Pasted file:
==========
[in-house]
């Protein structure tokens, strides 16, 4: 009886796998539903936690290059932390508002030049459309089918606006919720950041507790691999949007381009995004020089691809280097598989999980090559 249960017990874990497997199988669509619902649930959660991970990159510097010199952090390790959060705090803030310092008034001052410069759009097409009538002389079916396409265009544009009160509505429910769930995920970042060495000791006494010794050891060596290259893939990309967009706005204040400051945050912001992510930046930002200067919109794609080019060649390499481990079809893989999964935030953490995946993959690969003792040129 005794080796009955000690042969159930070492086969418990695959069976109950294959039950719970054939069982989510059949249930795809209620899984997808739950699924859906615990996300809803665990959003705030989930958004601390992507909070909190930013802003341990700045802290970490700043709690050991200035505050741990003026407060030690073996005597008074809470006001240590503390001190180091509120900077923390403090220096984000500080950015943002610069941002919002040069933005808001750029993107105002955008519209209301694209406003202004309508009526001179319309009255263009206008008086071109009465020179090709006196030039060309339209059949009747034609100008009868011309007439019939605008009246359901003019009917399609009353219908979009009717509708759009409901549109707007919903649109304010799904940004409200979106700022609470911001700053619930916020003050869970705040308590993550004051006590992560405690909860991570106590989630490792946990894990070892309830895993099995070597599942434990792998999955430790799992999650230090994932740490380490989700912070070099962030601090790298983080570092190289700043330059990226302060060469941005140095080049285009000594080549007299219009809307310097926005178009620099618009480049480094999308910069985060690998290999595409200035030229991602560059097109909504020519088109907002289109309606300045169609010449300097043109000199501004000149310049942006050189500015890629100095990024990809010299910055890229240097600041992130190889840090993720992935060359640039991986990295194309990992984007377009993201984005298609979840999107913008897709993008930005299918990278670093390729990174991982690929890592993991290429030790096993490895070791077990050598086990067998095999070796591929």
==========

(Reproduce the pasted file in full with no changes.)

[in-house]
């Protein structure tokens, strides 16, 4: 009886796998539903936690290059932390508002030049459309089918606006919720950041507790691999949007381009995004020089691809280097598989999980090559 249960017990874990497997199988669509619902649930959660991970990159510097010199952090390790959060705090803030310092008034001052410069759009097409009538002389079916396409265009544009009160509505429910769930995920970042060495000791006494010794050891060596290259893939990309967009706005204040400051945050912001992510930046930002200067919109794609080019060649390499481990079809893989999964935030953490995946993959690969003792040129 005794080796009955000690042969159930070492086969418990695959069976109950294959039950719970054939069982989510059949249930795809209620899984997808739950699924859906615990996300809803665990959003705030989930958004601390992507909070909190930013802003341990700045802290970490700043709690050991200035505050741990003026407060030690073996005597008074809470006001240590503390001190180091509120900077923390403090220096984000500080950015943002610069941002919002040069933005808001750029993107105002955008519209209301694209406003202004309508009526001179319309009255263009206008008086071109009465020179090709006196030039060309339209059949009747034609100008009868011309007439019939605008009246359901003019009917399609009353219908979009009717509708759009409901549109707007919903649109304010799904940004409200979106700022609470911001700053619930916020003050869970705040308590993550004051006590992560405690909860991570106590989630490792946990894990070892309830895993099995070597599942434990792998999955430790799992999650230090994932740490380490989700912070070099962030601090790298983080570092190289700043330059990226302060060469941005140095080049285009000594080549007299219009809307310097926005178009620099618009480049480094999308910069985060690998290999595409200035030229991602560059097109909504020519088109907002289109309606300045169609010449300097043109000199501004000149310049942006050189500015890629100095990024990809010299910055890229240097600041992130190889840090993720992935060359640039991986990295194309990992984007377009993201984005298609979840999107913008897709993008930005299918990278670093390729990174991982690929890592993991290429030790096993490895070791077990050598086990067998095999070796591929």